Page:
Saving threatened habitats worldwide

Opposition to REDD+

29 November, 2011 - 12:59 -- John Burton

Funding Turned Down

Recently one of our partner organisations applied to a foundation for funding and it was turned down. Not uncommon, but what was unusual was that the foundation actually gave detailed reasons for refusing, and one of these was that REDD+ projects were being implemented by the NGO concerned, and the reasons for opposing REDD+ projects were that Carbon Trade Watch, Indigenous Environmental Network, Global Forest Coalition, Friends of the Earth International, were all apparently opposed to REDD+.

REDD+ the only option?

As you may imagine, the World Land Trust (WLT) is aware of all the arguments against REDD, but we believe it is also important to recognise that the organisations writing the reports against REDD are campaigning organisations, not implementers.  We are actually trying to do conservation (or rather fund our partners) on the ground. What the organisations campaigning against REDD don't always appreciate is that there aren't many viable alternatives to REDD, for those of us trying to preserve biodiversity

While I have every sympathy with the Anti-REDD stance, by the time the world catches up, millions more acres will have been lost.  My view is that taking a totally anti-REDD stance is fiddling while Rome burns.  The WLT actually only supports REDD+ (the plus is for biodiversity), for largely tactical reasons. Until those campaigning against REDD+ can come up with a viable alternative, I think it is by far the best option on the table for raising significant funds for biodiversity conservation. Many of the best biodiversity conservation NGOs are going to have to accept funding from this source, simply because there are few other sources.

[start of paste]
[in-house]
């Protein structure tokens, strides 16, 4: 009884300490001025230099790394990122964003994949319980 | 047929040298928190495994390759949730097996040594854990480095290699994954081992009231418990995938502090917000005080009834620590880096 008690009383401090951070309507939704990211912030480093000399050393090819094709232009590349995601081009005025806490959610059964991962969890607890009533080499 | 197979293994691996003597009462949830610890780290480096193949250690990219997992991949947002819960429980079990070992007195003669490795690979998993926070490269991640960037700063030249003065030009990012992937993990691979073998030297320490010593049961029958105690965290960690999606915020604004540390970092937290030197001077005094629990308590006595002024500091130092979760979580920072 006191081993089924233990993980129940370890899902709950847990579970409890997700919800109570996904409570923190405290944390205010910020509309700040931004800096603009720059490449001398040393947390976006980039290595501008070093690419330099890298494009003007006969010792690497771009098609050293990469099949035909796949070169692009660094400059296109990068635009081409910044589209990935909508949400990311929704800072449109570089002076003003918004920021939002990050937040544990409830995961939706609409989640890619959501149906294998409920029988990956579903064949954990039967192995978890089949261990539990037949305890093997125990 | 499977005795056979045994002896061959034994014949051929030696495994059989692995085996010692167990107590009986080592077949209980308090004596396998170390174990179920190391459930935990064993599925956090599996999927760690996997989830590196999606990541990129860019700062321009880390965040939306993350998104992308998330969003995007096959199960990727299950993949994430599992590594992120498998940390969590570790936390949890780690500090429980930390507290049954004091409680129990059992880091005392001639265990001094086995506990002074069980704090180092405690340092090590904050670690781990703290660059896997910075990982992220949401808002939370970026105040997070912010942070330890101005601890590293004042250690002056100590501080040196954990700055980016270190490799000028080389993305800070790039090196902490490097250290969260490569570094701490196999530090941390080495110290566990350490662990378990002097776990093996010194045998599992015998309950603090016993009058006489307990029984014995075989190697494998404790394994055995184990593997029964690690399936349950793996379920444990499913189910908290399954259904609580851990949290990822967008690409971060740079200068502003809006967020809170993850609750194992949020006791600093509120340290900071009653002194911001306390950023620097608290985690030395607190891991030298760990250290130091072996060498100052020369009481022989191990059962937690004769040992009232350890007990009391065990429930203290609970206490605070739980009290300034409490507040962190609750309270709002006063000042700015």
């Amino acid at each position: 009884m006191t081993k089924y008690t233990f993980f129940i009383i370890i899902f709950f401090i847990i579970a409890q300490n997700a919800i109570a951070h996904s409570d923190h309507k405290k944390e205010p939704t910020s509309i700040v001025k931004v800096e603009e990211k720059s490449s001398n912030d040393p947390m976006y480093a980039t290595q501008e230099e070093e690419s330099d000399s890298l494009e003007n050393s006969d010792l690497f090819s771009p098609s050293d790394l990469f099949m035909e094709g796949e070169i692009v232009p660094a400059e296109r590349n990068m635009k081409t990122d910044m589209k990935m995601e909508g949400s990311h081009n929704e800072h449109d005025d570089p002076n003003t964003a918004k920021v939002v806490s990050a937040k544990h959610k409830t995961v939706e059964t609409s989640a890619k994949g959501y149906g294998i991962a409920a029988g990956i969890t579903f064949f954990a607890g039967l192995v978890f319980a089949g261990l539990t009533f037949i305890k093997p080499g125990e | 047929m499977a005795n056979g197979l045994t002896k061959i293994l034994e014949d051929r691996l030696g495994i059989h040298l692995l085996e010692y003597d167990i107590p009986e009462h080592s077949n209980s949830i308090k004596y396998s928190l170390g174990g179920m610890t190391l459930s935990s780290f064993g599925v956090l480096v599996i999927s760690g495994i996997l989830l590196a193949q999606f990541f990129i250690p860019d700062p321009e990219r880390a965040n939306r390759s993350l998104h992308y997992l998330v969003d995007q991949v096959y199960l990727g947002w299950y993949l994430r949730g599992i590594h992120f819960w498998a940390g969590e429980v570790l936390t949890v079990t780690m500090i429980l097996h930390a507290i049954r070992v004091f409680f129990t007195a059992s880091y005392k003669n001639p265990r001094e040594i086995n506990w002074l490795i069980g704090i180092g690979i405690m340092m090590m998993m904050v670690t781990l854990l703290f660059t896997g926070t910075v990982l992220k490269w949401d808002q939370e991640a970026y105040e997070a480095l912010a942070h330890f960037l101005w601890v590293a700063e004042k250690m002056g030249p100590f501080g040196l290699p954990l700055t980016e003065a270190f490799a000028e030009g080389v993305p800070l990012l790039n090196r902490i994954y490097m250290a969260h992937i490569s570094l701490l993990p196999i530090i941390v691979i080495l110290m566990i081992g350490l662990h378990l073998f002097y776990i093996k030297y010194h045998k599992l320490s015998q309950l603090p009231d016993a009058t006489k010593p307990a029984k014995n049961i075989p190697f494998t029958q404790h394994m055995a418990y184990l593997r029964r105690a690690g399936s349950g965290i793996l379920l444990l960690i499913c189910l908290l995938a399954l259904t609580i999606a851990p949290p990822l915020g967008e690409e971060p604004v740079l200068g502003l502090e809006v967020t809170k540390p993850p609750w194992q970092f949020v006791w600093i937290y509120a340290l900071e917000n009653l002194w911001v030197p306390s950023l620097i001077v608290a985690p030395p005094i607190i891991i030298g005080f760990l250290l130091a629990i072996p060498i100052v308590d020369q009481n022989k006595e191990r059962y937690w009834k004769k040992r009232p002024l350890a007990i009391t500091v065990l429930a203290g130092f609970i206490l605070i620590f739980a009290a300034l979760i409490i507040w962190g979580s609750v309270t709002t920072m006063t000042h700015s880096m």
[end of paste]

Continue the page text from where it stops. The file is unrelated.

This is a serious dilemma and views and comments from our supports would be useful

Find out more about REDD+


Submitted by Andrew on

I googled “what’s wrong with REDD” and the first two links make it pretty clear until it is disbanded the best way for funds to go is through responsible organisations like WLT. They also make it abundantly clear that there is not much time left before the other bad practices they site like pulp mills and oil palm (and any other misguided bandwagon like bio fuel ) gets rid of the last forests. The comments on “What to do instead of REDD” with references to “moratorium” and “indigenous rights” don’t give much hope, given thier track record.

Submitted by Chris Lang on

Thanks for this post - I think a discussion around these issues is critically important. But it's a bit difficult to comment not knowing who the partner organisation is, who the potential funder is, or what the fund-raising was for.

But I think it is important to point out that REDD is not the only way of saving forests, just as carbon trading is not the only way of raising money to protect forests. Here are two examples of organisations who want nothing to do with carbon trading but are raising money to protect rainforests: The Forest Trust ( and Size of Wales (

Given the fact that the carbon markets are collapsing (again) there is an urgent need for reliable sources of finance for forest protection. And given the fact that the amount of CO2 in the atmosphere increased at a record rate last year, there is an urgent need for climate solutions that actually reduce emissions rather than reduce emissions in one place only to allow pollution to continue somewhere else through the sale of carbon credits.

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